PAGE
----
Researchers Develop ‘Whitest Paint’ to Tackle Global Warming

Researchers have developed the “whitest paint yet” in an effort to tackle global warming by reducing the need for air conditioning.

According to a team of Purdue University engineers, the “ultra-white paint” can reflect 98% of sunlight, an increase from the previous ultra-white paint that can reflect 95.5% of sunlight.

“Our paint can help fight against global warming by helping to cool the Earth — that’s the cool point,” Ruan said in a report by British news website The Guardian.

“Producing the whitest white means the paint can reflect the maximum amount of sunlight back to space,” Ruan also said.

According to the researchers’ study published in the journal ACS Applied Materials & Interfaces on April 15, the new white paint can cool building surfaces by as much as 10.5 degrees Celsius.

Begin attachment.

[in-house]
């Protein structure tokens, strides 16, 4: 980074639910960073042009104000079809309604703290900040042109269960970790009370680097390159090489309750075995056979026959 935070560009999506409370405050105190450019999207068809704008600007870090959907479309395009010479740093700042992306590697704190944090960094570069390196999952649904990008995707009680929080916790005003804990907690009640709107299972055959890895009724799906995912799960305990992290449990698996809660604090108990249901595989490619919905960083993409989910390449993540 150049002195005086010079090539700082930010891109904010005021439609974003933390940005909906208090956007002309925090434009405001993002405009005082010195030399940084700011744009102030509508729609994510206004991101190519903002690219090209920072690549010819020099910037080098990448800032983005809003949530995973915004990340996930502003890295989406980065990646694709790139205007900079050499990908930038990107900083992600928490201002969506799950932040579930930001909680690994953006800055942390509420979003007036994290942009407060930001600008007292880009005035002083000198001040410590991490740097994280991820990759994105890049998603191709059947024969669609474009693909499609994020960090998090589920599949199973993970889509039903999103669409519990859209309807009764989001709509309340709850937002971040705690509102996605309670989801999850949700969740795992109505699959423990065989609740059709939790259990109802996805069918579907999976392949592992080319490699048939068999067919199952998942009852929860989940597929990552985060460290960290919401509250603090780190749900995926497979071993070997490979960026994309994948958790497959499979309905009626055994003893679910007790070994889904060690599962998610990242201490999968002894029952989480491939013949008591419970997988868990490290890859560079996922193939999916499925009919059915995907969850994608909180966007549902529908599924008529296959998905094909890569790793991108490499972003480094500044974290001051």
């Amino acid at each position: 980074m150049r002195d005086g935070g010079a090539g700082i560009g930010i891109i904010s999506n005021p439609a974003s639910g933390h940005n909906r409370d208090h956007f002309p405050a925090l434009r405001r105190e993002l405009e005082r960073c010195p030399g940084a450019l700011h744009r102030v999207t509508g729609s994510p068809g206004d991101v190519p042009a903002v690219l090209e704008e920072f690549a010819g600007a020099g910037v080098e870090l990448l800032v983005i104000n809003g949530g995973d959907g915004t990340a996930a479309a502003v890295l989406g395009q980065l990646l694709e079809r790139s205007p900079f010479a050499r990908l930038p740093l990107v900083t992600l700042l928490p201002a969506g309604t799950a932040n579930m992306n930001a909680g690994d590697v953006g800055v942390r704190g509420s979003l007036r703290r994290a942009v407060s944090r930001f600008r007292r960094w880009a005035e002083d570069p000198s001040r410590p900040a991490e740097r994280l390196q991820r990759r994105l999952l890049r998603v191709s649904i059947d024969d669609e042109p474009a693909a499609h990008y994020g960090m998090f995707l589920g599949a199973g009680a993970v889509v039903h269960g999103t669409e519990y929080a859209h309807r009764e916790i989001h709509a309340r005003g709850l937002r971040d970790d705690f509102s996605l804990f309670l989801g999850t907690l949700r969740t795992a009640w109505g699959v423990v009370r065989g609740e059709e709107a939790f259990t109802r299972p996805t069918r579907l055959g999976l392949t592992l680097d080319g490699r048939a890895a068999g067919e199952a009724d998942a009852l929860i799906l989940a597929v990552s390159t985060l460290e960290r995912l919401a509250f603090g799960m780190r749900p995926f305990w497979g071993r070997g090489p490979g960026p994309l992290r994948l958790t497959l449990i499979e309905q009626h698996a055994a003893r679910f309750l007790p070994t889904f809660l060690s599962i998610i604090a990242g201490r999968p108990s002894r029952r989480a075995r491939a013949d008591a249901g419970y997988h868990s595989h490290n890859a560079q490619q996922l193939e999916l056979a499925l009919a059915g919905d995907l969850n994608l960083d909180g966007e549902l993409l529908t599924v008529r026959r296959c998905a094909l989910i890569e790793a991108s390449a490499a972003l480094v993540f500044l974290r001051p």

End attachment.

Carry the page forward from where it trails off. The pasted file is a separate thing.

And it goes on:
“If you were to use this paint to cover a roof area of about 1,000 square feet, we estimate that you could get a cooling power of 10 kilowatts. That’s more powerful than the central air conditioners used by most houses,” Mechanical Engineering Professor Xiulin Ruan said in a statement.

“In other words, on certain days in the summer, you probably don’t need to turn on your air conditioner at all,” Ruan told Vice magazine in a call.

Ruan also said that the paint was not harmful to people’s eyesight. 

“Our surface reflects the sunlight diffusely, so the power going in any particular direction is not very strong. It just looks bright white, a bit whiter than snow,” Ruan said.

The researchers explained that they used a high concentration of barium sulfate, which is used to make photo paper and cosmetics white, to give the paint its “extreme whiteness.”

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